In Sunday’s Washington Post, Tomoeh Murakami Tse wrote an article titled “Three Wise Men Offer Three Takes On Markets.” It offered current opinions on investing from three great experts: Bill Gross, Burton Malkiel, and Peter Lynch. It’s a good article and I recommend it to you. The advice is fascinating. Gross, the famous bond manager, says he sold all of his stocks. Princeton professor and author of A Random Walk Down Wall Street, Burton Malkiel, advocates being invested in a total stock index fund, a total bond index fund, and a money market fund. Peter Lynch, famed manager of Fidelity’s Magellan Fund says, “Bargains are all over the place. I feel like a mosquito in a nudist colony.”
Each speaks with decades of expertise and experience. So who’s right? They all can’t be right. I agree with Malkiel and Lynch, but I’m not very sure about timing. It is easy to argue how markets could resume their decline, but valuations are attactive and the Dow Jones bell-weather is down 50% in the past 14 months. Experts offer historical context and articulate proven disciplines to septuagenarian widows who are scared and suffering significant erosion to their net worth. Consequences to professional advice are as severe as anytime since the 1930s.
What Do They Know?
I’m reminded of 1997 when Alan Greenspan famously suggested irrational exuberance and Warren Buffet said that the premium for a share of Berkshire Hathaway was excessive. It was November 1996, and the Dow was at 6000 and Berksire Hathaway was at $33,000. Eight months later, the Dow rose to 8,000 and Berkshire was $46,000. And two of the greatest experts of our day were absolutely right about underlying valuations and dead-wrong about the markets.
What I Know
I know that the short-term is anyone’s guess. It is equally possible that the markets will be 20% higher or lower in the next six or twelve months. I know that careful and dogged pursuit of a conservative investment discipline is the best course to protect and pursue client interests. If you have a clear, well-founded investment strategy and sufficient time to endure a full market cycle, you will persevere. The market bottom, like its 2007 top, will only be recognized in retrospect. I especially know that investment decisions, to buy or to sell, that are satisfying and comfortable are typically precisely wrong.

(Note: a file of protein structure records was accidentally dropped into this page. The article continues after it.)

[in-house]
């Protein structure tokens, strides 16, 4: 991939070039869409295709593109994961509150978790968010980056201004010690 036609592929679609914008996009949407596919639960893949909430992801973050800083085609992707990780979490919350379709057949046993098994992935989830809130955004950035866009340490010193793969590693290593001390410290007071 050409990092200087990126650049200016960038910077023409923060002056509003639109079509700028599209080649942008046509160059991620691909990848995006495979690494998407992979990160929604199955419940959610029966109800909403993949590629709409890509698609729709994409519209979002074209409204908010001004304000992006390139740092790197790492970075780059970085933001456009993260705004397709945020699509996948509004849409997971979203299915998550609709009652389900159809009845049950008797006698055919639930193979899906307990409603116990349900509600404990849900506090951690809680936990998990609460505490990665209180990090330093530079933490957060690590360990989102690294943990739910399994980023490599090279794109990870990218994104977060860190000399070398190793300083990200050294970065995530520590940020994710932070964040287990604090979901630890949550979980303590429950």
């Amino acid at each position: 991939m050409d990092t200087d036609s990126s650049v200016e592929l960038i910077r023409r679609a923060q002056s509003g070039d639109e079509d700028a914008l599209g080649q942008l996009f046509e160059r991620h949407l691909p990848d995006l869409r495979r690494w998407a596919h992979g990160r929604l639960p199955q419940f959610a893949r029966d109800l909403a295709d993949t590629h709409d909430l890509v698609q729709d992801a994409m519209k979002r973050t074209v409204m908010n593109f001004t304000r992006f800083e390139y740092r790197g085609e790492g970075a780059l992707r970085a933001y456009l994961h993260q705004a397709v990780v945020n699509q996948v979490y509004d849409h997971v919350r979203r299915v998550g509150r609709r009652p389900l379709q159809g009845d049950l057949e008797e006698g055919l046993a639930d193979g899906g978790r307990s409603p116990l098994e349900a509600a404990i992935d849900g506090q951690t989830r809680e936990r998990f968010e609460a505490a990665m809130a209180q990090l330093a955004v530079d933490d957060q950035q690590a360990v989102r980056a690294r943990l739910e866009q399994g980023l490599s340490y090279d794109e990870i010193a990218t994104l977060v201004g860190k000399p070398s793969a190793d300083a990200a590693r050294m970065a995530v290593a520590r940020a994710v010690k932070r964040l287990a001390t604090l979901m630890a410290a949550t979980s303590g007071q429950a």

Right now, selling feels good. Being invested in cash or short term bonds or CDs feels really good. Ask yourself: is the market price high or low? Should I sell low?
My best GUESS is that we are forming the second down leg of a bear market that will ultimately consist of three separate down legs. The W-shaped bottom was the pattern followed in the 73-74 and 02-03 bear markets. The economy will continue to contract as long as housing prices continue to fall. Unemployment continues to rise. Unemployment is a lagging indicator and will increase for a time after the economy has bottomed. The stock market is a leading indicator and will turn higher in advance of the market bottom. The old saying reminds investors that there isn’t a bell at the market top or bottom. So, we stick to our discipline, research our holdings doggedly, and have faith that that the US economy will prove as resilient as ever. As tempting as it may be to persuade yourself that you know what lies ahead for the markets or oil or gold, we assure you that neither you nor anyone has more than a guess. Therefore, invest based on the facts and data you have. Peter Lynch points out that we’ve had 11 recessions since World War II and 11 recoveries: a perfect record!
Hang in there.